Why Come to the Office? To Unlock its Potential. Here’s How.

Consider this increasingly common story of an employee working in an open office:  

The lease on your old office was expiring, and your CEO chose to invest in a new space. You were invited to design visioning sessions at the beginning of the design process, so you know that many people were involved in choosing the new location–and guiding the design. You have a slightly longer commute now, but this is balanced by your excitement to work in the new space with your team and your friends. And the mock-ups look so much nicer and brighter than your old space. 

Your first couple of weeks working at the new office were a blur. Everyone is acclimating to the new design and its amenities, adjusting to the different commutes, discovering new restaurants for lunch and bars for after-work happy hour. 

But you’ve noticed that something else is starting to happen.  

When the new design was unveiled, you remembered that there were several new spaces in the office intended for specific needs such as socializing or taking mental breaks. After a month, you see that people are working in more spaces than they did in the old office. But at the same time, you realize that your coworkers are using many of those new spaces for Zoom calls, socializing, and focus work—and they’re doing it in the same space, at the same time. 

Months later, you notice that people have settled into their routines. They have found their individual spots in the office where they prefer to camp out for most of the day—and you have, too. Your office was designed to have fewer workstations than employees, so you start coming in earlier to secure one. (Wasn’t there supposed to be an app to reserve seats?)  

This wasn’t the way it was supposed to be, and you can’t help but think: Shouldn’t we have seen this coming? 

Despite having access to new spaces designed for specific needs, you are defaulting to a workstation, just like in the old office. You pop into one of the other spaces every now and then for a team meeting. You question whether your flexible new office is too flexible? Although you enjoy the new design, you are still distracted by others when you’re trying to focus, and you are interrupting others when you’re on a Zoom call or when you’re talking to a team member at your desk.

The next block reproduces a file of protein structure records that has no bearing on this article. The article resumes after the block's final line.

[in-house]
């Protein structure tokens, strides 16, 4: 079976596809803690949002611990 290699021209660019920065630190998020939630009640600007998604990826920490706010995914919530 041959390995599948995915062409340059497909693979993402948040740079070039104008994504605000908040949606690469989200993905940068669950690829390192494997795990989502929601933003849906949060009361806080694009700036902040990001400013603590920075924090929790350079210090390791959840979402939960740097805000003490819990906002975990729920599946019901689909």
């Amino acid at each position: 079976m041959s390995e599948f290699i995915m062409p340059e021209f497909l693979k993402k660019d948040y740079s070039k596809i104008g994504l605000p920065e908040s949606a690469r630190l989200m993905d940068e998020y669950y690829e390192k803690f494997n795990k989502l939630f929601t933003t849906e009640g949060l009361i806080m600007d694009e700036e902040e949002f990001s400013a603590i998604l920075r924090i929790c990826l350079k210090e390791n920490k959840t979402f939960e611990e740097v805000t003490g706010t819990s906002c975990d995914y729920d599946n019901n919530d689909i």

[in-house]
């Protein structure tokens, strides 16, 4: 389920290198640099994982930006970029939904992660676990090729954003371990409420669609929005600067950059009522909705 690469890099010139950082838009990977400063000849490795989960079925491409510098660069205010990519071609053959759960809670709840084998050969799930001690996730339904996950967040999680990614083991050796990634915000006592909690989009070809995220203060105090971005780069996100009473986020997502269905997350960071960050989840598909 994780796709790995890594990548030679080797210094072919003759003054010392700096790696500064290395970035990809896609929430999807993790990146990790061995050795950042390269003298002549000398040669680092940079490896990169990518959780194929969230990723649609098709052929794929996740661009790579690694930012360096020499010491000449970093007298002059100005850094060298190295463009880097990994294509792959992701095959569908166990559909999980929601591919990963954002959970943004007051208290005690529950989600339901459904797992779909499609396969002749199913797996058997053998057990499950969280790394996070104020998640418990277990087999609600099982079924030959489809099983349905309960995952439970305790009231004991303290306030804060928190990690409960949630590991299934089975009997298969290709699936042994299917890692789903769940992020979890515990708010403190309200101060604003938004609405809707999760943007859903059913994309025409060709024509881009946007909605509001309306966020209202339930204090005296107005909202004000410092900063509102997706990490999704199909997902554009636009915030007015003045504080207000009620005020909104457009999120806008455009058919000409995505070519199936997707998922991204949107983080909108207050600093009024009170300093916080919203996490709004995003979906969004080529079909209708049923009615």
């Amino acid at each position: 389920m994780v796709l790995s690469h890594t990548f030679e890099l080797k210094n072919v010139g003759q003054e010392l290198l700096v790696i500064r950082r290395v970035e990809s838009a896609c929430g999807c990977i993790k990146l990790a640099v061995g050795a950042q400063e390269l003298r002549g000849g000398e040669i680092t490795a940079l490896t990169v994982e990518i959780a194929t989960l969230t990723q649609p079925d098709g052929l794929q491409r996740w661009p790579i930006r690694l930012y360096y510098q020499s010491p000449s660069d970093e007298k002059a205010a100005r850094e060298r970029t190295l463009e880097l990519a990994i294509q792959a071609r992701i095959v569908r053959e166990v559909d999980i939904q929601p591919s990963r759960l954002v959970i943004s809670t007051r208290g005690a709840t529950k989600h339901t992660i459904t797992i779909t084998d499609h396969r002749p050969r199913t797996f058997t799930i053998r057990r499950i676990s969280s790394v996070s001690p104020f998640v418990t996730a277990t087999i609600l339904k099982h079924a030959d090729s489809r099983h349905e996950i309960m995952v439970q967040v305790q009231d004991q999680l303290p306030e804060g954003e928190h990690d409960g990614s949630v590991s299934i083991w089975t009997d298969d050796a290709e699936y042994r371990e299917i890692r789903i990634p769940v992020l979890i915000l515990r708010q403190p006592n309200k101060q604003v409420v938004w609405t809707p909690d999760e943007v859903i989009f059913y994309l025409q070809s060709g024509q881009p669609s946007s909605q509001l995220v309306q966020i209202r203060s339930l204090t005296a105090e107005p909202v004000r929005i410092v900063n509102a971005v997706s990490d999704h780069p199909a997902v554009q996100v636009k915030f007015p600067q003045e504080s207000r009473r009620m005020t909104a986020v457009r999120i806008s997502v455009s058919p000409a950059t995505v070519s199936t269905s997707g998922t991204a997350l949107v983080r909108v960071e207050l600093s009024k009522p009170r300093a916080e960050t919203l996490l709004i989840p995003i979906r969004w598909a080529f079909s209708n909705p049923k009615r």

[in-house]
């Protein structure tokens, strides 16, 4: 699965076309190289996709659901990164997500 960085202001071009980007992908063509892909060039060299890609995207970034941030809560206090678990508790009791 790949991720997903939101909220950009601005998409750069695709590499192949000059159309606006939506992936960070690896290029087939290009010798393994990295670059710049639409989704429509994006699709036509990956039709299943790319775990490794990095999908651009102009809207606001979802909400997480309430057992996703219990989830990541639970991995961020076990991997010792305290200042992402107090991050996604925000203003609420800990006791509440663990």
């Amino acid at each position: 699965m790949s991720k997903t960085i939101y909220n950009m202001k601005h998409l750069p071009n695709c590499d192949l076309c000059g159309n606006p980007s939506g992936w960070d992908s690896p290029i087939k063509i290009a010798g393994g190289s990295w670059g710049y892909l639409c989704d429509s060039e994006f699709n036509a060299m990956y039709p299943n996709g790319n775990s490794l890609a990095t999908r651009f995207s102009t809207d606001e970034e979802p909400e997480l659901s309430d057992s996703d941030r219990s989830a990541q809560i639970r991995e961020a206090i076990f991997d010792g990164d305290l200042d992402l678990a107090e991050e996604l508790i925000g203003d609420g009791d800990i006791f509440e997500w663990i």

You wonder: Why did I come to the office? What’s the point? What are we doing wrong? 

Speakers: Casey Lindberg, HKS Senior Design Researcher; Avi Rajagopal, SANDOW Design Group; Tope Sadiku, The Kraft Heinz Company; Liz Fallon, HKS Studio Practice Leader, Commercial Interiors

A physiological perspective

Our bodies and brains evolved to spend energy efficiently – this helped us survive as a species – but we also evolved to spend quite a bit of energy responding to threats or seizing opportunities. In other words, we thrive when we have a balance between serenity and stress. We need both experiences to perform at our best. We need places that support higher levels of energy, and we also need spaces for quiet recovery and rejuvenation. 

If we’re spending too much time and energy avoiding distractions or searching for spaces to work effectively, we feel conflicted because our needs may be at odds with others’. We should expend energy more wisely, and we can do that if we can easily locate office spaces to perform at peak levels. We need to leverage different spaces to critique, present, collaborate; and we need clearly defined spaces to recover, relax, and focus. How do we do it? Why aren’t we doing this already? 

A common hurdle 

When we default to sitting at a workstation all day, we default to unproductive patterns. We must break our bad habits. That’s why it’s time to “break” the workstation.